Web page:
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A Taxing Life

April 17, 1999

World Magazine
April 17, 1999

The Trouble with the Income tax

As many of us have been filling out income tax forms over the past few
weeks, it's been hard not to wonder: How did we get into this mess in the
first place? Why did our ancestors ever agree to a complicated system with
a morass of different rates, which means a bureaucracy waiting to happen?

The answer: As with so many expansions of governmental power, the income
tax was first sold as a minor measure. Some politicians and journalists
issued warnings, but only after enactment of the tax did the full
consequences become apparent.

The warnings began in 1894, when Congress passed a bill imposing the
first-ever peacetime income tax. Tied to a tariff-reduction measure, the
bill required all citizens with incomes of more than $1,000 to pay a 1
percent tax. Since the dollar was worth much more then than it is now and
incomes were lower, only about one out of every 100 Americans was affected.

Leading newspapers were nonetheless furious. The New York Times, then a
conservative Republican publication, called the income tax law "a vicious,
inequitable, unpopular, impolitic and Socialistic scheme ... the most
unreasoning and most un-American movement in the politics of the last
quarter century." The Washington Post, then a conservative Democratic
newspaper, argued that record-keeping requirements would force an employee
to be "catalogued by his employer, as though he were a beast of burden."

The Post called the graduated income tax an "abhorrent and calamitous
monstrosity" that "represents a repudiation of the spirit as well as the
letter of Democracy.... It punishes everyone who rises above the level of
mediocrity.... The fewer additional yokes put about the necks of the
people, the better for the commonwealth."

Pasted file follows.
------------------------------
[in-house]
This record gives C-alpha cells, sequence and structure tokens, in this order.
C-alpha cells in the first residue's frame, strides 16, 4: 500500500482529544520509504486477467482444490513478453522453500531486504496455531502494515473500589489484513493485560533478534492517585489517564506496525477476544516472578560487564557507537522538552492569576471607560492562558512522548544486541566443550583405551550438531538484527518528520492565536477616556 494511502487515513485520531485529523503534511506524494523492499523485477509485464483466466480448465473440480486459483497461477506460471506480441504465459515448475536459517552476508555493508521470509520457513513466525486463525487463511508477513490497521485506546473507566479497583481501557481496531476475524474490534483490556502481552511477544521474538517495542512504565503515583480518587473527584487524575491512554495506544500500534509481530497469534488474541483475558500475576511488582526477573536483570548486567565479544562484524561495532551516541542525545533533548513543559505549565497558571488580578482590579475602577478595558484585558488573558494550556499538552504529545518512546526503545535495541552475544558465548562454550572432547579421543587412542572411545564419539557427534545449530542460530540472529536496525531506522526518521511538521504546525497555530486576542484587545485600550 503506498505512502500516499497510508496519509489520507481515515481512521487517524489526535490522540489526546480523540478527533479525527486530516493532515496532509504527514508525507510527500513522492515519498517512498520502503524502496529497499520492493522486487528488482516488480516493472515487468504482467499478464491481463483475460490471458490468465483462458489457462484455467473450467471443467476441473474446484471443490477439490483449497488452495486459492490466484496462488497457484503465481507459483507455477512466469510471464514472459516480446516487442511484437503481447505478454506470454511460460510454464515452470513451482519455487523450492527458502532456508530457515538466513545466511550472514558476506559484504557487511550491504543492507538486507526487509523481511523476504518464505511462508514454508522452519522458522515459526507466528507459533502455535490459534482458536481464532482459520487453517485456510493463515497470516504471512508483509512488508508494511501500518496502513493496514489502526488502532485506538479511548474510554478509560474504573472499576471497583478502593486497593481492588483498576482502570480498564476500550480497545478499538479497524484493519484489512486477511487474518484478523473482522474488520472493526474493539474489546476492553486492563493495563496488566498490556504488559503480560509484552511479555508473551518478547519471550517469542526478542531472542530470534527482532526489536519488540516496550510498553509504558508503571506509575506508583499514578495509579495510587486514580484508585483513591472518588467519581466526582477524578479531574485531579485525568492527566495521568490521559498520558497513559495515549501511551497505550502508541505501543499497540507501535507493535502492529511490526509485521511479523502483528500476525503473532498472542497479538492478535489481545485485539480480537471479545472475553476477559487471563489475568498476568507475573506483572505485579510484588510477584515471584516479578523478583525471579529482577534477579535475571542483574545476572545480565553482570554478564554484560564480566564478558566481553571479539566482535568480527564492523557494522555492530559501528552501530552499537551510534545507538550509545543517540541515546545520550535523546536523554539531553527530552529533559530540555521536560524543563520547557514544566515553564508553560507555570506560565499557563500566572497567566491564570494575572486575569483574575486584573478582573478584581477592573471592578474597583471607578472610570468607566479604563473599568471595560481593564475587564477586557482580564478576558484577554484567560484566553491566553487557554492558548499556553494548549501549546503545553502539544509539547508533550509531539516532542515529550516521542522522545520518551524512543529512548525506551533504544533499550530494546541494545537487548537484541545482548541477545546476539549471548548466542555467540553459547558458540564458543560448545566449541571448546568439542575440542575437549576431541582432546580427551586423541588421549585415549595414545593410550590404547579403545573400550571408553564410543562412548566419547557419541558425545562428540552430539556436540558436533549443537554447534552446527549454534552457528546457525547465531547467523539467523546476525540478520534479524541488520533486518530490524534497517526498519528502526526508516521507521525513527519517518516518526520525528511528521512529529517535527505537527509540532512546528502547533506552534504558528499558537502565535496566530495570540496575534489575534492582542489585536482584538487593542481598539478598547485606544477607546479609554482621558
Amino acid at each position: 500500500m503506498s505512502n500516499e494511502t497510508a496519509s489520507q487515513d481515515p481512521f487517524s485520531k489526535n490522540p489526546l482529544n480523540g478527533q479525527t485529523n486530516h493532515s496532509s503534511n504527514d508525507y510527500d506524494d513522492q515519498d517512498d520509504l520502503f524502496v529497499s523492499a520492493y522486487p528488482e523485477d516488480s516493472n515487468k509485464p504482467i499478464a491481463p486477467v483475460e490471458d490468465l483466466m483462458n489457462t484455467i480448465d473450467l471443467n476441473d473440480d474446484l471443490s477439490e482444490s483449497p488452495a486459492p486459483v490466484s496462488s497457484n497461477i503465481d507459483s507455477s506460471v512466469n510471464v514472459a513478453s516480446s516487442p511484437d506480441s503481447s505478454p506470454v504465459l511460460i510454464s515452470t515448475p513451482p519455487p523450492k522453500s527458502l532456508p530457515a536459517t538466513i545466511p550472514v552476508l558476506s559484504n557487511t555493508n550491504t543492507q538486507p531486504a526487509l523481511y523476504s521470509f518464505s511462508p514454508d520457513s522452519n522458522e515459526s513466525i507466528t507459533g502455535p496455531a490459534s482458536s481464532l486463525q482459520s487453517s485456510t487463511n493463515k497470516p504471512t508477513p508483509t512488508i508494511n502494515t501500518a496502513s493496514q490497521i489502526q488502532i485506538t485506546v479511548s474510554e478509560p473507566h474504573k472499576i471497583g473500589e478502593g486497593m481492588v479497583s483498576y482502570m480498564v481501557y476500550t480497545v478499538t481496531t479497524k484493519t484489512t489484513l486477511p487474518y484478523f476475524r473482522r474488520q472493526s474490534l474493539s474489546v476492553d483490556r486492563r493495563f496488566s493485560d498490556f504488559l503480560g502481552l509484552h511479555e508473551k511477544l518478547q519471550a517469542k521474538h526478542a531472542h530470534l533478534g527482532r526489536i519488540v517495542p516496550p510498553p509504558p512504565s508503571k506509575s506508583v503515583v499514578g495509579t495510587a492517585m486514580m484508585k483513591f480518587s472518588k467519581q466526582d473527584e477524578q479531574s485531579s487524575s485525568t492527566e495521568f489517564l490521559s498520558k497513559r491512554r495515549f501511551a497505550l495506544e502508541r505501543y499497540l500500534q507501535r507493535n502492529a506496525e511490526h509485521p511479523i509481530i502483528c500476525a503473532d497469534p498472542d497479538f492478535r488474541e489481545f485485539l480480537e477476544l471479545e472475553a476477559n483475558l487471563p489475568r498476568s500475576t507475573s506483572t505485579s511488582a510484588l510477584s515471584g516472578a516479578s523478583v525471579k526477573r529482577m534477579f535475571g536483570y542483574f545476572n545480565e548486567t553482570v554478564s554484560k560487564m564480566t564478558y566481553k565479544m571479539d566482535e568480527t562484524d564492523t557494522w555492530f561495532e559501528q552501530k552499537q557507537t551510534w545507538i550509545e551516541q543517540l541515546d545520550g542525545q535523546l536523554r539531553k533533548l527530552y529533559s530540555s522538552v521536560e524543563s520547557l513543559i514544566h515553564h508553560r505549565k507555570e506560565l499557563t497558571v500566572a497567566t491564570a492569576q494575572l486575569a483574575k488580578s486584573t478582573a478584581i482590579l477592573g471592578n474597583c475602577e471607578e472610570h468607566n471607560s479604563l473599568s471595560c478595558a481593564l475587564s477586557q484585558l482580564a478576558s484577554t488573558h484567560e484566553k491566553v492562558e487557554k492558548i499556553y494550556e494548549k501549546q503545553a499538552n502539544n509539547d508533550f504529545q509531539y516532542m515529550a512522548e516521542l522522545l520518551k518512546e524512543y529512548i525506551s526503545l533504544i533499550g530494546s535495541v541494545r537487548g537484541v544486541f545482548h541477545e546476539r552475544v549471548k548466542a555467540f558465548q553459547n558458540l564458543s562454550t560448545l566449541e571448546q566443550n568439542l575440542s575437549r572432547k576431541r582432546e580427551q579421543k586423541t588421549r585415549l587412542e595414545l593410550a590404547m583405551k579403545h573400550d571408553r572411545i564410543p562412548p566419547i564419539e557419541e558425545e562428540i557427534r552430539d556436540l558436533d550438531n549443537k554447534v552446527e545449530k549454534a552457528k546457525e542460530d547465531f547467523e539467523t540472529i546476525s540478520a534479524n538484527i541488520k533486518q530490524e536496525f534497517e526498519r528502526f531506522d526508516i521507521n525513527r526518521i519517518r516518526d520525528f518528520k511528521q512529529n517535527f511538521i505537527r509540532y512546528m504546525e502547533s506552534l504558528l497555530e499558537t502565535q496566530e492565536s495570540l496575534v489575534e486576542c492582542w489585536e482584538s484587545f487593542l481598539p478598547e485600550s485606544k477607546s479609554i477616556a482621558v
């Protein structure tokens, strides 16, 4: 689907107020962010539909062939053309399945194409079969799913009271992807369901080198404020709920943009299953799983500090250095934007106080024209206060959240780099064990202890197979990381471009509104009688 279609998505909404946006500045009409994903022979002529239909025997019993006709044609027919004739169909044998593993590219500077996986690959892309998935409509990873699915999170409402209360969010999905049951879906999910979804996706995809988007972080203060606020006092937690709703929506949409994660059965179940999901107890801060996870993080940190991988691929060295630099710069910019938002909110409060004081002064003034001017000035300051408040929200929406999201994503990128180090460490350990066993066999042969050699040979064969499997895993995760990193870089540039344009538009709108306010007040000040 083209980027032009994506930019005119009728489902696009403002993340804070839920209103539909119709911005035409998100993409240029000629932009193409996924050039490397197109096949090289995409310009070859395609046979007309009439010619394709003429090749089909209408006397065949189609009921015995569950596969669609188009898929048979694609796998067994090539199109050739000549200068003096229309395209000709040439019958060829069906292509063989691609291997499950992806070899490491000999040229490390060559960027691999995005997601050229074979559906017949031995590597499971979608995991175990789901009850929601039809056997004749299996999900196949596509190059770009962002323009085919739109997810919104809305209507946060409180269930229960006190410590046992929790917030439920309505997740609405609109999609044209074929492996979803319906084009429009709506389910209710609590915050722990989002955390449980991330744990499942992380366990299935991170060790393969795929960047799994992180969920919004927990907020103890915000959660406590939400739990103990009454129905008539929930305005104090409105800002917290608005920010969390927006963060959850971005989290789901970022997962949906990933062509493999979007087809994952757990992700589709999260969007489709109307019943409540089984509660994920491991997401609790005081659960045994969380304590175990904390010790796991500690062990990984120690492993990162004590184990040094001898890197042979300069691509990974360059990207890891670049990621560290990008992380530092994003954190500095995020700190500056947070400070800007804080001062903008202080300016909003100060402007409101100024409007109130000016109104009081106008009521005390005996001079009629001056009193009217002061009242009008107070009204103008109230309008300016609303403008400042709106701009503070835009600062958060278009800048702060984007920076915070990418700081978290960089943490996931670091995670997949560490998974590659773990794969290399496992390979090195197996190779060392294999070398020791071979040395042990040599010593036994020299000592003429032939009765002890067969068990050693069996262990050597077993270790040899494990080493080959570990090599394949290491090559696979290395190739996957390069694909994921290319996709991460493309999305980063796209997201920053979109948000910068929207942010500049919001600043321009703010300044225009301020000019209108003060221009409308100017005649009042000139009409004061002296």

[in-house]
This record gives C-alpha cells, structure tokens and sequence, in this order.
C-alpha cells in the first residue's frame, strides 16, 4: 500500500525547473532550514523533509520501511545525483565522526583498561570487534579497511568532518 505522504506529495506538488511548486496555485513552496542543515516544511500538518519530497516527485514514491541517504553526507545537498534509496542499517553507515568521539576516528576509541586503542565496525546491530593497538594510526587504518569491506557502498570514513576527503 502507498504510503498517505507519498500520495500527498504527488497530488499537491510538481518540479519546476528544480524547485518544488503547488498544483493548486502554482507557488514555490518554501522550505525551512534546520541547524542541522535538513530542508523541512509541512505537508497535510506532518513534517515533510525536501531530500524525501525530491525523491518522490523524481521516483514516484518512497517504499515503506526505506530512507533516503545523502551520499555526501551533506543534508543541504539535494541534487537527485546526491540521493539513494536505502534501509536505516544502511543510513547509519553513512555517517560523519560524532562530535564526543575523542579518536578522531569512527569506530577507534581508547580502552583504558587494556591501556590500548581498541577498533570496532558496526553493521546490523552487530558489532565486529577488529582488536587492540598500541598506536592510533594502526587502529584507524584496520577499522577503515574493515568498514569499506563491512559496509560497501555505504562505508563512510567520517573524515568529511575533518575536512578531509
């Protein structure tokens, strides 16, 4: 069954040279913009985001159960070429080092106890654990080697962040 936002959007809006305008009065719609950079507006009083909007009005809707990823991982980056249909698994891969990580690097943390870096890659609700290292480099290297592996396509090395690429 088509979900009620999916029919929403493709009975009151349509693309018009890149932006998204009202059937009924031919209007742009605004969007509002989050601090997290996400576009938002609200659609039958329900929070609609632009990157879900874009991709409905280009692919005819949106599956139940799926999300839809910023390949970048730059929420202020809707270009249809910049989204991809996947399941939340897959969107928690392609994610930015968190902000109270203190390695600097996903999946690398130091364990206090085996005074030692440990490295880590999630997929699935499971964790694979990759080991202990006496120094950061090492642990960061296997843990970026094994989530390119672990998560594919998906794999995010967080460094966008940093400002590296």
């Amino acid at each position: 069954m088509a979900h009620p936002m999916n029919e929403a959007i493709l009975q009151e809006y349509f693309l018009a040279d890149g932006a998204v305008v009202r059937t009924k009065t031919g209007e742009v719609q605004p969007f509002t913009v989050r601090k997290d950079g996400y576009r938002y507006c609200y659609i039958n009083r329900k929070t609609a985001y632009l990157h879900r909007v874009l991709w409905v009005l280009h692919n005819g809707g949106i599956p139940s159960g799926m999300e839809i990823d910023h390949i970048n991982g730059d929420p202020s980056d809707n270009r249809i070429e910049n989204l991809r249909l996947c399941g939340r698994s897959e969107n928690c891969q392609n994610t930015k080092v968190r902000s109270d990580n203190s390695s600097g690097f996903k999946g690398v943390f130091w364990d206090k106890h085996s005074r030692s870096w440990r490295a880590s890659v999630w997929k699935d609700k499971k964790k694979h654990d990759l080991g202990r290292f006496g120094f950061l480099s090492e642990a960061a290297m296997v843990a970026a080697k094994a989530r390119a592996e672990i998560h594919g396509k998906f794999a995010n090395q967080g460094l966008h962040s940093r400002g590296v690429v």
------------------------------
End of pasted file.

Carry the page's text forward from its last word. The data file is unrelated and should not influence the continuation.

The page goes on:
The Chicago Tribune also predicted that the income tax would lead to
distrust: "The tax can only be collected by prying into the private affairs
of the people by arbitrary means hateful to the citizens of the republic."
The Dallas Morning News complained that the income tax "attacked
constitutional guarantees for tenure of property, for freedom of industry,
for freedom of contract and for personal security."

In 1895 the Supreme Court declared the income tax measure unconstitutional.It ruled that any such tax had to be levied in proportion to population,
and not differentially by income level. The Washington Post lauded the
court's decision: "This is still a land where honest men cannot be made to
pay tribute." The New York Times predicted that "neither the Democratic nor
the Republican party will ever attempt to revive the corpse that the
Supreme Court buried yesterday."

But the corpse was soon walking. Progressive Era politics created pressure
for more federal spending, and the politics of class warfare led to support
for having the rich pay more. In July 1909, Congress sent an income tax
amendment to the states for ratification.

Again The New York Times was in opposition: "When men get the habit of
helping themselves to the property of others they are not easily cured of
it." The Washington Post, however, was starting to become a house organ for
the government bureaucracy: It changed sides and argued that an income tax
was needed to "wipe out the deficit [then $89 million] without impairment
of the public service or calling a halt upon needed public improvements."

The Post argued speciously that the income tax would place a check on
spending habits: "Congress will have to go slow in making appropriations
unless the President is to be put in an embarrassing position. He will not
want to increase the income tax, and if he had to do it would not hesitate
... to put the blame where it belonged. The provision will be a whip in the
hands of the president to keep Congress toeing the mark of economy."

The
Dallas Morning News was even more optimistic, arguing the constitutional
amendment would give Congress only authority to levy an income tax: "There
would still be the question of whether the Congress would exercise the
power thus given."

New York and Massachusetts both rejected the amendment, but smaller states
supported it. In February 1913, the 16th Amendment, authorizing an income
tax, was ratified. By October, Congress had passed implementing
legislation. But no one simply looking at the present was upset: Taxes were
only on the rich, and rates were low.

Only those who looked ahead were concerned. The New York Times soberly
reported that the new income tax had established a "rock of credit from
which abundant streams of revenue will flow whenever Congress chooses to
smite it." The Times predicted, "We may be sure that it will be smitten
hard and always harder, until the national conscience, if there is such a
thing, revolts against the inequality and injustice of such a plan of
taxation."

* * * * *
Marvin Olasky is author of The Tragedy of Americam Compassion (Washington, D.C.: Regnery Gateway, 1992).


Also see Taxed to Death by Ralph Reiland, Toward an American Classical Liberalism and The Joy of Tax Cuts by Lew Rockwell, and The Family-Wrecking Taxby Timothy Terrell.


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